A rich older woman living in a country house brings home a new model to be photographed by the young enigmatic photographer who lives with her. The unsuspecting girl becomes entangled in a web of sex, abuse and death.
José Ramón Larraz
When a possessive narcotics detective strongly suspects that his young beautiful wife is cheating on him, he hires a professional hitman to bump her off. All the while trying to solve a string of strange murders.
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Dalila Di Lazzaro,
This drama depicts the misery of neglected children in big cities. 13 years old Bruno is of a good family, but since the death of his grandmother he spends most of his time alone, in a ... See full summary »
Lorna is a beautiful widow living all alone at her country chateau, with only her books and paintings for company. Then one day Triana, a wild gypsy girl who has been raised in an orphanage... See full summary »
José Ramón Larraz
After escaping from an insane asylum, a medical student assumes the identity of a mysterious dead man, who appeared to be his doppelganger, and gets lured to a sinister island ruled by a mad scientist and his malformed men.
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Anna Maria Monticelli,
Jack H. Harris agreed to distribute the film if John Landis added 10 minutes to the running time. He put up 10.000 dollars and allowed footage from two of his earlier pictures, The Blob (1958) & Dinosaurus! (1960) to be used. Landis went out and shot the extra scenes in which Schlock visits a movie theater and destroyed a car in one day. Landis toyed with the idea of advertising the fact that Steve McQueen was in the film (thanks to footage from The Blob). Years later, McQueen called him out on it, saying Landis owed him money. See more »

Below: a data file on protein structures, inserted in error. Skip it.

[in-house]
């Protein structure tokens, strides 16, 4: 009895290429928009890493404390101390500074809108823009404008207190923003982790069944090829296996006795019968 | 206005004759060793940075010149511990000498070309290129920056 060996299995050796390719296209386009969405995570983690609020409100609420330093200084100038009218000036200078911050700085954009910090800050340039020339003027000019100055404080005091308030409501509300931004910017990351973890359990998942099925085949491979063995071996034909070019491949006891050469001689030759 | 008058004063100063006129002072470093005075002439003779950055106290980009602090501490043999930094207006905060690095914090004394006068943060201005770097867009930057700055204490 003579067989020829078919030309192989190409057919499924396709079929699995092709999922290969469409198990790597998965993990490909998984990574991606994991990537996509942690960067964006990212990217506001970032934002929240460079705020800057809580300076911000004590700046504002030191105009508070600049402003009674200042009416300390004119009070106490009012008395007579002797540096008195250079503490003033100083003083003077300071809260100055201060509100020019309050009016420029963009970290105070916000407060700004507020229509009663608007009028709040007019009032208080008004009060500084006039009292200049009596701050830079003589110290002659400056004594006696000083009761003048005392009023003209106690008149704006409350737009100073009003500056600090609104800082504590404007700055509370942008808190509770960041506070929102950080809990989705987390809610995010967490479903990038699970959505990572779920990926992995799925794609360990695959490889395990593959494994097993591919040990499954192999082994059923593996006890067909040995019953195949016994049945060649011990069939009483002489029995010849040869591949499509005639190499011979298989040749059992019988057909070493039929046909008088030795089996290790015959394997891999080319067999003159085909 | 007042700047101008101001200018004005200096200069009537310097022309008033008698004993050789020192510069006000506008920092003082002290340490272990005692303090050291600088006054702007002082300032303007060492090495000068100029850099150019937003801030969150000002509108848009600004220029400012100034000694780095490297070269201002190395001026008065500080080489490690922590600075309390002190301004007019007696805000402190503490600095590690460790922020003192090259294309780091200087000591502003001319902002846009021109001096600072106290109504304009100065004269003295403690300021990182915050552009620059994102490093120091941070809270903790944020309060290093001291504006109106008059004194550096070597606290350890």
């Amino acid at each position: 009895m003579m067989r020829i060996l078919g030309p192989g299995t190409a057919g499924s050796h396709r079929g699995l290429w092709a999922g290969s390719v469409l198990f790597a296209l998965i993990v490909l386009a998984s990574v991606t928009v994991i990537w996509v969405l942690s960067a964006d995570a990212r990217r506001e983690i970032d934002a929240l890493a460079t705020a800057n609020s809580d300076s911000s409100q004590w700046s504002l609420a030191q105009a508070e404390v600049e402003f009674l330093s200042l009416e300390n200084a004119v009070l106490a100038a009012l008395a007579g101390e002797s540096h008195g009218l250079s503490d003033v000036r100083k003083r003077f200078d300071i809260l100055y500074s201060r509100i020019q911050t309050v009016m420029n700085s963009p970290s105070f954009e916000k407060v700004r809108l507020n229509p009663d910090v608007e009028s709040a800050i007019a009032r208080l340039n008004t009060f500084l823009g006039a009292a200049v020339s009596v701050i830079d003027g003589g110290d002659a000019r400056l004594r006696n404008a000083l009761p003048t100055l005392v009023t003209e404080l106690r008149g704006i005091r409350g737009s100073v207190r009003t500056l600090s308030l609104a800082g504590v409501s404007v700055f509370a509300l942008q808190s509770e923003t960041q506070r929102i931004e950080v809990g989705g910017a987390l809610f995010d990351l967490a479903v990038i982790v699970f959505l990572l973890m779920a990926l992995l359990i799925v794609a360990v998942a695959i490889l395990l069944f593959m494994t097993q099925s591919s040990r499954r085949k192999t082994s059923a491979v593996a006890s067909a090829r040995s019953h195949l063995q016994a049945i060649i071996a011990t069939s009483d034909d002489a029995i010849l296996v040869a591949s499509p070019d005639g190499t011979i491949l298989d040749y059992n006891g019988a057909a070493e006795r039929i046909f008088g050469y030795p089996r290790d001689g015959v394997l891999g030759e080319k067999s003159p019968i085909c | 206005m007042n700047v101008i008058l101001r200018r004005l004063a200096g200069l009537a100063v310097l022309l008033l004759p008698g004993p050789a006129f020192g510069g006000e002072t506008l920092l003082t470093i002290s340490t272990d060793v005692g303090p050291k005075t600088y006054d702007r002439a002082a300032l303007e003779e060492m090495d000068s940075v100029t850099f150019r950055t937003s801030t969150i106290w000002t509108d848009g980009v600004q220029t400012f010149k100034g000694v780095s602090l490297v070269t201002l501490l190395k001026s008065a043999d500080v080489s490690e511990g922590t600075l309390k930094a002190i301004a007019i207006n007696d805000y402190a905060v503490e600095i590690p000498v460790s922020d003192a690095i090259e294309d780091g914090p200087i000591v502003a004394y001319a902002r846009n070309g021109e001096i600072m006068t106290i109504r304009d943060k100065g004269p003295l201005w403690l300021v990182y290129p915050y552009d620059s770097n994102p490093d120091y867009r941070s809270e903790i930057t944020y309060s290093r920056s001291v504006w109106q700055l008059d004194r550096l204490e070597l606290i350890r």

[surveying a park littered with dead bodies]
When I discover who or what is responsible for this... they're gonna be in *big* trouble.
See more »
Genuinely funny horror movie parody. Neglected comedy classic
John Landis's first movie may be as good as anything he made. "Schlock" falls in neatly with other 'progressive' US comedy movies of the early 70s, which kicked around genre conventions and added a new frankness in language and toilet humour to US film comedy vocabulary. (Others like this were sketch comedy flicks like Landis's "Kentucky Fried Movie"; plus the Mel Brooks and Woody Allen movies of around the same time).
What sets this one apart is its sustained comic atmosphere, which is goofy, laconic and giddy. Set-pieces - like the 2001 parody, the bar scene where the monster 'Schlock' observes a Jose Feliciano-like blind musician playing a piano boogie and ends up joining in, and a very funny scene where the allegedly fearful Schlock goes into a cinema to see a horror movie, and is terrified - all come off perfectly.
Some beautiful bits of background business too - the hippie in the background of the 2001 scene, just ignoring the portentous foreground action while eating his frozen custard is worth a look. This is just a really, really funny film.
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